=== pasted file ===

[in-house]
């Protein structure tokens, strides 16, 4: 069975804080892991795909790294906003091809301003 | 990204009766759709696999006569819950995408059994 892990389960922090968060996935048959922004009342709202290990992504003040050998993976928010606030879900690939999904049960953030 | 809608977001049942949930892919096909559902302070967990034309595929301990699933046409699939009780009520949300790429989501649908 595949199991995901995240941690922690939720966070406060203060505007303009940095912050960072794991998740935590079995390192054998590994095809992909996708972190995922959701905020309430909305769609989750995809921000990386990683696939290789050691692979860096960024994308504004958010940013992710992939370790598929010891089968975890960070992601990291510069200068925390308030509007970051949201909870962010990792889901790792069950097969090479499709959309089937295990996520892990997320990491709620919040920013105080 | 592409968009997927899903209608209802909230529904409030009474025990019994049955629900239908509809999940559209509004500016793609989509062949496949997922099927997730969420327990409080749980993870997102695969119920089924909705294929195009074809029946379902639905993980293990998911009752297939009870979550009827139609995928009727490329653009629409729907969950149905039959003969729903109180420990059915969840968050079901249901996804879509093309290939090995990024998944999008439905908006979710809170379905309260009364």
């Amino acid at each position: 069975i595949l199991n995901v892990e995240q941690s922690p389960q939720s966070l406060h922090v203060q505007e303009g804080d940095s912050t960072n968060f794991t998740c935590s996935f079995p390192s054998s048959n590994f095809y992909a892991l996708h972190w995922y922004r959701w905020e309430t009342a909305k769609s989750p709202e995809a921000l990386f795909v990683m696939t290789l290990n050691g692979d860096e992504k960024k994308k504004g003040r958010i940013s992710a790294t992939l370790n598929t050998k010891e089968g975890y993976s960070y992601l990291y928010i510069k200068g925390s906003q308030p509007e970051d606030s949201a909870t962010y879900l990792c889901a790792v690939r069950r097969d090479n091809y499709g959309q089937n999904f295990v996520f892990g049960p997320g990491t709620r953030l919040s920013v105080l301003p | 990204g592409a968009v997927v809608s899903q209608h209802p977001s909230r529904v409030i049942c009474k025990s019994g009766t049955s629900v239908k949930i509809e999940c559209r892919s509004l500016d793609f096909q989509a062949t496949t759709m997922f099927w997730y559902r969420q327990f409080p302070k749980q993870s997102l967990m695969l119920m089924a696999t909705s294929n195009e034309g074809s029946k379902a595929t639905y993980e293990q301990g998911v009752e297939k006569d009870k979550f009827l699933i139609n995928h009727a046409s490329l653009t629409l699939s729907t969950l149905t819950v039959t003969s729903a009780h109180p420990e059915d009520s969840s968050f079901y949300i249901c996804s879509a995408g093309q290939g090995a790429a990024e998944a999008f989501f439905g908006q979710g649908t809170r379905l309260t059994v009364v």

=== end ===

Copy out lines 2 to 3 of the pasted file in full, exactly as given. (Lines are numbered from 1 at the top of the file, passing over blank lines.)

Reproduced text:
């Protein structure tokens, strides 16, 4: 069975804080892991795909790294906003091809301003 | 990204009766759709696999006569819950995408059994 892990389960922090968060996935048959922004009342709202290990992504003040050998993976928010606030879900690939999904049960953030 | 809608977001049942949930892919096909559902302070967990034309595929301990699933046409699939009780009520949300790429989501649908 595949199991995901995240941690922690939720966070406060203060505007303009940095912050960072794991998740935590079995390192054998590994095809992909996708972190995922959701905020309430909305769609989750995809921000990386990683696939290789050691692979860096960024994308504004958010940013992710992939370790598929010891089968975890960070992601990291510069200068925390308030509007970051949201909870962010990792889901790792069950097969090479499709959309089937295990996520892990997320990491709620919040920013105080 | 592409968009997927899903209608209802909230529904409030009474025990019994049955629900239908509809999940559209509004500016793609989509062949496949997922099927997730969420327990409080749980993870997102695969119920089924909705294929195009074809029946379902639905993980293990998911009752297939009870979550009827139609995928009727490329653009629409729907969950149905039959003969729903109180420990059915969840968050079901249901996804879509093309290939090995990024998944999008439905908006979710809170379905309260009364």
């Amino acid at each position: 069975i595949l199991n995901v892990e995240q941690s922690p389960q939720s966070l406060h922090v203060q505007e303009g804080d940095s912050t960072n968060f794991t998740c935590s996935f079995p390192s054998s048959n590994f095809y992909a892991l996708h972190w995922y922004r959701w905020e309430t009342a909305k769609s989750p709202e995809a921000l990386f795909v990683m696939t290789l290990n050691g692979d860096e992504k960024k994308k504004g003040r958010i940013s992710a790294t992939l370790n598929t050998k010891e089968g975890y993976s960070y992601l990291y928010i510069k200068g925390s906003q308030p509007e970051d606030s949201a909870t962010y879900l990792c889901a790792v690939r069950r097969d090479n091809y499709g959309q089937n999904f295990v996520f892990g049960p997320g990491t709620r953030l919040s920013v105080l301003p | 990204g592409a968009v997927v809608s899903q209608h209802p977001s909230r529904v409030i049942c009474k025990s019994g009766t049955s629900v239908k949930i509809e999940c559209r892919s509004l500016d793609f096909q989509a062949t496949t759709m997922f099927w997730y559902r969420q327990f409080p302070k749980q993870s997102l967990m695969l119920m089924a696999t909705s294929n195009e034309g074809s029946k379902a595929t639905y993980e293990q301990g998911v009752e297939k006569d009870k979550f009827l699933i139609n995928h009727a046409s490329l653009t629409l699939s729907t969950l149905t819950v039959t003969s729903a009780h109180p420990e059915d009520s969840s968050f079901y949300i249901c996804s879509a995408g093309q290939g090995a790429a990024e998944a999008f989501f439905g908006q979710g649908t809170r379905l309260t059994v009364v």